Trump Pulls U.S. from Iran Nuclear Deal; EU Powers Declare They'll Stay
WASHINGTON -- Declaring that Iran is eventually "going to want to make a new and lasting deal," President Trump today signed a presidential memorandum ordering that U.S. nuclear sanctions be reimposed on the Tehran regime and withdrawing America from the Joint Comprehensive Plan of Action.
As new National Security Advisor John Bolton watched from the sidelines in the White House Diplomatic Room, Trump stated that while the 2015 P5+1 agreement "was supposed to protect the United States and our allies from the lunacy of an Iranian nuclear bomb," the deal "allowed Iran to continue enriching uranium and over time reach the brink of a nuclear breakout."
Bolton afterward stressed to reporters off-camera, "We're out of the deal. We're out of the deal."
"Today, we have definitive proof that this Iranian promise was a lie. Last week. Israel published intelligence documents, long-concealed by Iran, conclusively showing the Iranians' regime and its history of pursuing nuclear weapons," Trump said. "The fact is, this was a horrible one-sided deal that should have never, ever been made. It didn't bring calm, it didn't bring peace, and it never will."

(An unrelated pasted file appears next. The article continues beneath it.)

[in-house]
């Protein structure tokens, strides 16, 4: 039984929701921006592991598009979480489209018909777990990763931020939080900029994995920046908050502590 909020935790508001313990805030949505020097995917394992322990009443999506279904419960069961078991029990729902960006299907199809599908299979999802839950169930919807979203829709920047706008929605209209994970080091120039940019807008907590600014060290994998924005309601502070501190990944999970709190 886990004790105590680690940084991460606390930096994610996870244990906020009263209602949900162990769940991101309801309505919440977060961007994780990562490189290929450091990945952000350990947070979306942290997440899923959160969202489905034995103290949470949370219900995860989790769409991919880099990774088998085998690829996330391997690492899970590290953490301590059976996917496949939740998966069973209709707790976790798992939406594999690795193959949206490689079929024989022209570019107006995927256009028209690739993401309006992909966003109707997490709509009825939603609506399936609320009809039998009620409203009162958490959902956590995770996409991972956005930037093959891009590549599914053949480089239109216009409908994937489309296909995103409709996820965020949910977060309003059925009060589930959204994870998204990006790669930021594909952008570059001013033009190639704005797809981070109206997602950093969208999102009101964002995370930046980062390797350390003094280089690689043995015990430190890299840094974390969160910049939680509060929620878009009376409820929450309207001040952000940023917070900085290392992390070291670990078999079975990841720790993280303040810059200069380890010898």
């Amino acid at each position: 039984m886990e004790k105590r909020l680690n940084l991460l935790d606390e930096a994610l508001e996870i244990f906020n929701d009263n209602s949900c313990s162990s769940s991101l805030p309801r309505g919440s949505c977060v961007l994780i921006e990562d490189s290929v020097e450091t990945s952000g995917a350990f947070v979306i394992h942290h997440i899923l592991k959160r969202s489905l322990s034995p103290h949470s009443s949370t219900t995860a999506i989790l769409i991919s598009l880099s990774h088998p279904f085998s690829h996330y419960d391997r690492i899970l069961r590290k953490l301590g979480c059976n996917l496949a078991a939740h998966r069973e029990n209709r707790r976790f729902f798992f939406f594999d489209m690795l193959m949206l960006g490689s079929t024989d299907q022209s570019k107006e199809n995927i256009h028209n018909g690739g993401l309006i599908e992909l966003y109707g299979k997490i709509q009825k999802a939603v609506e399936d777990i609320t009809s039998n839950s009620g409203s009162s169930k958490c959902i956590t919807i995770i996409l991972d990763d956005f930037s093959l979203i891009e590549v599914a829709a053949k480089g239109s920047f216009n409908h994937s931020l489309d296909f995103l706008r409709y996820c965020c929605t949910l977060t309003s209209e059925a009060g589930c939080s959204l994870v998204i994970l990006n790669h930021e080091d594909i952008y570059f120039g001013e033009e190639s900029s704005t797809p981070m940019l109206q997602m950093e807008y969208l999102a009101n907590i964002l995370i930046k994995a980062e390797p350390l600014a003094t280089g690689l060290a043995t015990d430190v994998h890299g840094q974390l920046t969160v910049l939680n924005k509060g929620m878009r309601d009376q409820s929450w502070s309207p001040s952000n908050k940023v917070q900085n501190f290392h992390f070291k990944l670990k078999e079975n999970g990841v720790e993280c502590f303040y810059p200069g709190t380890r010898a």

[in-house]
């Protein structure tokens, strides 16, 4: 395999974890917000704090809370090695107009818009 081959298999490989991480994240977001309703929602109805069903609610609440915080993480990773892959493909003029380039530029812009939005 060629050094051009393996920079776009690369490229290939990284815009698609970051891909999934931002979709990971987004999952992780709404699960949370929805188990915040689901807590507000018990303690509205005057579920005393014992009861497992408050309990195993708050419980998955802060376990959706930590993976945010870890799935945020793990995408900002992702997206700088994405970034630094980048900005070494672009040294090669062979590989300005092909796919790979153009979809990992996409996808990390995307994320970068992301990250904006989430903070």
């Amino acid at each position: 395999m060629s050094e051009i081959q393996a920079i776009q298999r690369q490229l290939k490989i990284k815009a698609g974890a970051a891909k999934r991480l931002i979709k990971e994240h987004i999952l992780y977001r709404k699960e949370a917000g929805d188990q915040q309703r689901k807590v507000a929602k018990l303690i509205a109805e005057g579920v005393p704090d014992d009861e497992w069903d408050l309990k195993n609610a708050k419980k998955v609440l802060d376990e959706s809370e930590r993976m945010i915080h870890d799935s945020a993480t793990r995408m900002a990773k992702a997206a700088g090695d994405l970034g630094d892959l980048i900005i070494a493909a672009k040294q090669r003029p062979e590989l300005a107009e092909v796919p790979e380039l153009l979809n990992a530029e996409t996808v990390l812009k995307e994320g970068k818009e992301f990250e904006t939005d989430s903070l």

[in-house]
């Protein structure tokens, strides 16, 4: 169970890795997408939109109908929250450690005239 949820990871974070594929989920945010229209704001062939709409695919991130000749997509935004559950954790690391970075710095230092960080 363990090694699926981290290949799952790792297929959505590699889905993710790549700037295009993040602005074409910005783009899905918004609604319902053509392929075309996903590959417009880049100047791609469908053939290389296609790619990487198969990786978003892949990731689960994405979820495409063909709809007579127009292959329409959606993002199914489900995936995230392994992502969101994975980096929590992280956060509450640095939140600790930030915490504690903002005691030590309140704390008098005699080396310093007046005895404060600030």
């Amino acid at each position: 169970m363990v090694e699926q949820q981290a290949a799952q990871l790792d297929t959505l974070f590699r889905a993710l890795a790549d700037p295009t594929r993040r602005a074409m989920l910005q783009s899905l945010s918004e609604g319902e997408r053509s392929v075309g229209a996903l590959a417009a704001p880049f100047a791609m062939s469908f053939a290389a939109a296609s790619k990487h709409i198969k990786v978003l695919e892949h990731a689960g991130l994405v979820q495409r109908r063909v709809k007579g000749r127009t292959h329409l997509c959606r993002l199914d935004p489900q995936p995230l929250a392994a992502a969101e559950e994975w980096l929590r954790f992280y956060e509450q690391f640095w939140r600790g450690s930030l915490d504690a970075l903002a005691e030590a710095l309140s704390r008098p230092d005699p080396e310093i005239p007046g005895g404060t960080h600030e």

Trump said after negotiations with European allies, who had lobbied the president to stay in the deal, and consulting with Middle Eastern allies it was "clear... that we cannot prevent an Iranian nuclear bomb under the decaying and rotten structure of the current agreement."
"American will not be held hostage to nuclear blackmail. We will not allow American cities to be threatened with destruction, and we will not allow a regime that chants 'Death to America' to gain access to the most deadly weapons on Earth," he said, touting impending nuclear negotiations with North Korea and vowing to work with allies "to find a real, comprehensive, and lasting solution to the Iranian nuclear threat."
"In the meantime, powerful sanctions will go into full effect. If the regime continues its nuclear aspirations, it will have bigger problems than it has ever had before," Trump added.
Iranian Parliament Speaker Ali Larijani said today that "the Americans took wrong actions since the very first day both under Obama and Trump, and they continuously intimidated the investors" who wanted to do business with Iran.
"The Americans have not complied with their undertakings and created distrust on the international scene, an issue that even the Europeans have admitted; therefore, apparently one should speak with the Americans through the language of force and there is no other solution," Larijani said, according to Iran's semi-official Fars news agency.
Iranian President Hassan Rouhani said that "with or without sanctions, we have to move in such a direction to use national capabilities."
Trump noted that Iran's leaders "will naturally say that they refuse to negotiate a new deal."